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As TV ad buyers and sellers return to the upfront negotiating table with economic uncertainty looming overhead, flexibility will be a big bargaining chip that both sides expect to haggle over. “There’s no question that flexibility is on everyone’s mind,” said one TV network executive.

This year the flexibility conversation will center around to what extent the loosened cancelation options ad buyers and sellers agreed to in the 2020 upfront and retained in the 2021 upfront will remain intact in their 2022-23 upfront deals. “The continued need for flexibility is a core [concern] for everyone. Every client is very cautious on making long-term commitments because there’s a lot of uncertainty,” said Stacey Stewart, U.S. chief marketplace officer at UM Worldwide.

Naturally, advertisers and their agencies would like to maintain the options they have gained in the past two years to cancel up to 50% of their quarterly upfront commitments as late as 30 days before a quarter begins. And naturally, TV networks would like to return to the firmer cancelation terms agreed to prior the pandemic when the cancelation amounts skewed closer to 30% and cancelation windows to 60 days.

“We’re not going to lose ground on flexibility this year,” said Sharon Cullen, president of integrated investment at Omnicom Media Group’s Hearts & Science.

However, some agency executives are also seeking even more favorable cancelation options in this year’s upfront, such as lobbying for clients who have operated under 45-day cancelation windows in the past two upfronts to move to 30-day cancelation windows, especially in light of the macroeconomic factors, like supply chain issues, higher inflation and rising interest rates, that are affecting advertisers’ businesses.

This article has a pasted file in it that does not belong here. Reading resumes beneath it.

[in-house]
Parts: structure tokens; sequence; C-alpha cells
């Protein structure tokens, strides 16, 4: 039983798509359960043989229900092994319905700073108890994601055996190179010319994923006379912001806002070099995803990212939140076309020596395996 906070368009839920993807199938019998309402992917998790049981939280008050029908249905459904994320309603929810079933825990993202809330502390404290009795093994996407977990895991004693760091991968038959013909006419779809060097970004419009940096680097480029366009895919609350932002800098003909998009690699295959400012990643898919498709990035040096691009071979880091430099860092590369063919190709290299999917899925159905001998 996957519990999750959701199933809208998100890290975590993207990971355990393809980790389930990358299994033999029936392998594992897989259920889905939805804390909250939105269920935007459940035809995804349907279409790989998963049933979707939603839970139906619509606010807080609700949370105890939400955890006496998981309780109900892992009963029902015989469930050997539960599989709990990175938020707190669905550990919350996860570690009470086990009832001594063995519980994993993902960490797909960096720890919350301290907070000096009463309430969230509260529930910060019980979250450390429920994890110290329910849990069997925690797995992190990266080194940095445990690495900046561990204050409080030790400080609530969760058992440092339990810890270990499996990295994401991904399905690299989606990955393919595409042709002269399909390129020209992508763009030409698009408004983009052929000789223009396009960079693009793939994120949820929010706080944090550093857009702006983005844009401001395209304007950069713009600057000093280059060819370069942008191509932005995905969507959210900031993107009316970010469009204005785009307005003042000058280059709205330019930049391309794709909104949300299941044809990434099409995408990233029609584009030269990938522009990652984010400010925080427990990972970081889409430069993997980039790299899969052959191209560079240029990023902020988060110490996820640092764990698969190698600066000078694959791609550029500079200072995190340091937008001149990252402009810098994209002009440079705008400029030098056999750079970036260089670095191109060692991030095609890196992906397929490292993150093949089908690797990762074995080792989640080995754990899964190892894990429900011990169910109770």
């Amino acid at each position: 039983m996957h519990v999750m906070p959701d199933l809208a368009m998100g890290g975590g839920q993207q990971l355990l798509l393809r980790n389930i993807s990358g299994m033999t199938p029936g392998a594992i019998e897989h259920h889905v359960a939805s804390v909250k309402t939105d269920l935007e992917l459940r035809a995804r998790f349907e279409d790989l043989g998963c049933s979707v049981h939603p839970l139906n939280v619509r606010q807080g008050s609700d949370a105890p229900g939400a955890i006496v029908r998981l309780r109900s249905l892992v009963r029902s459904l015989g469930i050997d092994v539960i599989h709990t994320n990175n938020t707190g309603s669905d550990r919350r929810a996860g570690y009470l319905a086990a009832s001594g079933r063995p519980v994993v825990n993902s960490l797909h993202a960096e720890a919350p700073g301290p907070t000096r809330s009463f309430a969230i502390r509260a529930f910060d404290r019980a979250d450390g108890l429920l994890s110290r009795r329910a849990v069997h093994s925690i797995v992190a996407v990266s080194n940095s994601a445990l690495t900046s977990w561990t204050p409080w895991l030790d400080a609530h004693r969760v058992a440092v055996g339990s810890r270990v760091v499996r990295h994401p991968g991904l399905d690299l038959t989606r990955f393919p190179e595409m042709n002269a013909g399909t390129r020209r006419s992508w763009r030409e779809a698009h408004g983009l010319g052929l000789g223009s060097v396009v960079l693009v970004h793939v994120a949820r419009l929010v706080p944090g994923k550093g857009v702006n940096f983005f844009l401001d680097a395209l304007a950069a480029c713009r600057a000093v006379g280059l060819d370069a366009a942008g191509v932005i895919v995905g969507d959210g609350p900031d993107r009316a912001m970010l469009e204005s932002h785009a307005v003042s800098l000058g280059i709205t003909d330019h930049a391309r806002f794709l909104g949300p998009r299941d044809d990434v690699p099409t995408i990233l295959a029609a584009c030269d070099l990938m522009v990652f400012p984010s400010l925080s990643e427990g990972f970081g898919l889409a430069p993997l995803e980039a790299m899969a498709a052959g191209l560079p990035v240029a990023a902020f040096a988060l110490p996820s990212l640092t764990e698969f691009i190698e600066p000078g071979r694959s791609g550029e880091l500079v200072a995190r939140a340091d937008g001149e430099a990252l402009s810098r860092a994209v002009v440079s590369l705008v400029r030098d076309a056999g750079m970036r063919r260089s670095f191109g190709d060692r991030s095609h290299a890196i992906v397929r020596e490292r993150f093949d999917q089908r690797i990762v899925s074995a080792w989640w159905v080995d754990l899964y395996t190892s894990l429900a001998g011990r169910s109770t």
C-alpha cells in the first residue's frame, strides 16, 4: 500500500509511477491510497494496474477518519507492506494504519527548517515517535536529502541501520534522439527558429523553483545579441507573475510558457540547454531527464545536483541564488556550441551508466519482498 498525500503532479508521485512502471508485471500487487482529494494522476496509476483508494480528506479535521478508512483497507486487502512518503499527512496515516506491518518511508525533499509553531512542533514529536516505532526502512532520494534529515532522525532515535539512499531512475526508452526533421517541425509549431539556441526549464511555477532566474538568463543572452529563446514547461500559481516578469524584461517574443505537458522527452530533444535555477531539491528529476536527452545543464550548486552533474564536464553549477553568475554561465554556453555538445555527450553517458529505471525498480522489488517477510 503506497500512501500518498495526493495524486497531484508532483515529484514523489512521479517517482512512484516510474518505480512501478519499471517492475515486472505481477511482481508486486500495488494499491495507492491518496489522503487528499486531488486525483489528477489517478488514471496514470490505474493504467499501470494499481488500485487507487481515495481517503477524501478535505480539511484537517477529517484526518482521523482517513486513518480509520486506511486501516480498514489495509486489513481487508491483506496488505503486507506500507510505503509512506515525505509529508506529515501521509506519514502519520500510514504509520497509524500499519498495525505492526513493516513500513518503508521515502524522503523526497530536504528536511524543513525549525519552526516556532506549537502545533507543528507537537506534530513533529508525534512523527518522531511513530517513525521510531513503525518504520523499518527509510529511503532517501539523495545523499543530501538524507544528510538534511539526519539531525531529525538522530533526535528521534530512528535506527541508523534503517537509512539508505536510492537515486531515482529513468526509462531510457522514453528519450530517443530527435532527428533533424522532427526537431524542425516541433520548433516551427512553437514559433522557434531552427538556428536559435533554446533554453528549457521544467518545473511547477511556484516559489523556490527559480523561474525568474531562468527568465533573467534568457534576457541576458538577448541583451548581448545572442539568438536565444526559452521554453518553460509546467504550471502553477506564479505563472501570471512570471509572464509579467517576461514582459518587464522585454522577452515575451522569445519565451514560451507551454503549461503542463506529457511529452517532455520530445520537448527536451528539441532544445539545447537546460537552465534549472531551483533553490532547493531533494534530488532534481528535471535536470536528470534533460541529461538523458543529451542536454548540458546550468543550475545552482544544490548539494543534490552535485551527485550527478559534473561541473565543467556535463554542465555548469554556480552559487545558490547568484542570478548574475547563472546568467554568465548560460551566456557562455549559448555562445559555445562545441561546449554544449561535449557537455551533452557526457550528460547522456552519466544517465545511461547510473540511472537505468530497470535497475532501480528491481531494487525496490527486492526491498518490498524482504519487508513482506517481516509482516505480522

“We’re not going backwards on terms. If anything, instead of 45 days I want 30 days; I want IAB terms,” said one agency executive, referring to the Interactive Advertising Bureau’s standard cancelation option that allows an advertiser to cancel 100% of a commitment 14 days ahead of time.

The TV networks aren’t going to go for that, though. A second TV network executive said they expect the number of advertisers to cancel portions of third quarter 2022 upfront commitments to be “a little heavier than normal” given the macroeconomic conditions affecting advertisers. “In this economy, options are being taken, and on the selling side, we need to firm up a bit,” said this executive.

Moreover, TV network executives are wary of providing advertisers with so much flexibility in their upfront commitments that they undermine the value of these deals for the networks, which provide fixed prices to advertisers that are lower than rates paid outside the upfront in exchange for the networks receiving guaranteed revenue. “The issue around optionality is it becomes not enough of a commitment,” said the first TV network executive.

How the flexibility negotiation appears likely to play out is that, rather than cancelation options loosening further or reverting to pre-pandemic terms, the provisions of the past two upfront cycles will remain in place for at least another year.

“We’re going to be pushing for more [flexibility]. They’re going to be pushing for less. The happy medium might be, ‘Fine, we’ll just maintain,’” said the agency executive.

The post ‘On everybody’s mind’: Flexibility will be a focal point again in this year’s upfront negotiations appeared first on Digiday.